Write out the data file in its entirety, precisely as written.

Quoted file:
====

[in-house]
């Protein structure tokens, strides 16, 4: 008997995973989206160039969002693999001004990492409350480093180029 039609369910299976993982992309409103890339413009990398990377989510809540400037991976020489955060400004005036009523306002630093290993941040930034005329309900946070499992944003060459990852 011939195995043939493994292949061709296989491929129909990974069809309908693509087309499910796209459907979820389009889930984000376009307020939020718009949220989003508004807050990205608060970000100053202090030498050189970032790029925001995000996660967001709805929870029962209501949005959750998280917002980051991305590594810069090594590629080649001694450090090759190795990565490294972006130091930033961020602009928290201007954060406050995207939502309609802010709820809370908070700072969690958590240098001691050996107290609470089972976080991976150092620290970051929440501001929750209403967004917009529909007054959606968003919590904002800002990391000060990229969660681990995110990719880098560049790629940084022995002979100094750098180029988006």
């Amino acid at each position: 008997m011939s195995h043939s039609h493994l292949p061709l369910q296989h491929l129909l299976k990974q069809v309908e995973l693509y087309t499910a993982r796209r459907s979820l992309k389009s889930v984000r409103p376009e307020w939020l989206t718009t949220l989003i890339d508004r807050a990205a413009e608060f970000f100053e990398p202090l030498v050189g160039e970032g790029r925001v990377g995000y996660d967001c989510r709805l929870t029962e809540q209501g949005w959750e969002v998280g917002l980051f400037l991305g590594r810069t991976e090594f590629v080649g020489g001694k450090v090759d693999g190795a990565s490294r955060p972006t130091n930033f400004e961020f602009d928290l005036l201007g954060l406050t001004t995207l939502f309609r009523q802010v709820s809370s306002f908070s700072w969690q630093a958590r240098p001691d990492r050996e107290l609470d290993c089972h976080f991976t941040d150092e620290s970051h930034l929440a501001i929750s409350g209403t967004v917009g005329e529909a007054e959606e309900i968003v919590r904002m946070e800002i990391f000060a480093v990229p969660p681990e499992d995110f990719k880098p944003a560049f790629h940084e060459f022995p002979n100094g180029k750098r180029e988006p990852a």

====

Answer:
[in-house]
């Protein structure tokens, strides 16, 4: 008997995973989206160039969002693999001004990492409350480093180029 039609369910299976993982992309409103890339413009990398990377989510809540400037991976020489955060400004005036009523306002630093290993941040930034005329309900946070499992944003060459990852 011939195995043939493994292949061709296989491929129909990974069809309908693509087309499910796209459907979820389009889930984000376009307020939020718009949220989003508004807050990205608060970000100053202090030498050189970032790029925001995000996660967001709805929870029962209501949005959750998280917002980051991305590594810069090594590629080649001694450090090759190795990565490294972006130091930033961020602009928290201007954060406050995207939502309609802010709820809370908070700072969690958590240098001691050996107290609470089972976080991976150092620290970051929440501001929750209403967004917009529909007054959606968003919590904002800002990391000060990229969660681990995110990719880098560049790629940084022995002979100094750098180029988006």
């Amino acid at each position: 008997m011939s195995h043939s039609h493994l292949p061709l369910q296989h491929l129909l299976k990974q069809v309908e995973l693509y087309t499910a993982r796209r459907s979820l992309k389009s889930v984000r409103p376009e307020w939020l989206t718009t949220l989003i890339d508004r807050a990205a413009e608060f970000f100053e990398p202090l030498v050189g160039e970032g790029r925001v990377g995000y996660d967001c989510r709805l929870t029962e809540q209501g949005w959750e969002v998280g917002l980051f400037l991305g590594r810069t991976e090594f590629v080649g020489g001694k450090v090759d693999g190795a990565s490294r955060p972006t130091n930033f400004e961020f602009d928290l005036l201007g954060l406050t001004t995207l939502f309609r009523q802010v709820s809370s306002f908070s700072w969690q630093a958590r240098p001691d990492r050996e107290l609470d290993c089972h976080f991976t941040d150092e620290s970051h930034l929440a501001i929750s409350g209403t967004v917009g005329e529909a007054e959606e309900i968003v919590r904002m946070e800002i990391f000060a480093v990229p969660p681990e499992d995110f990719k880098p944003a560049f790629h940084e060459f022995p002979n100094g180029k750098r180029e988006p990852a």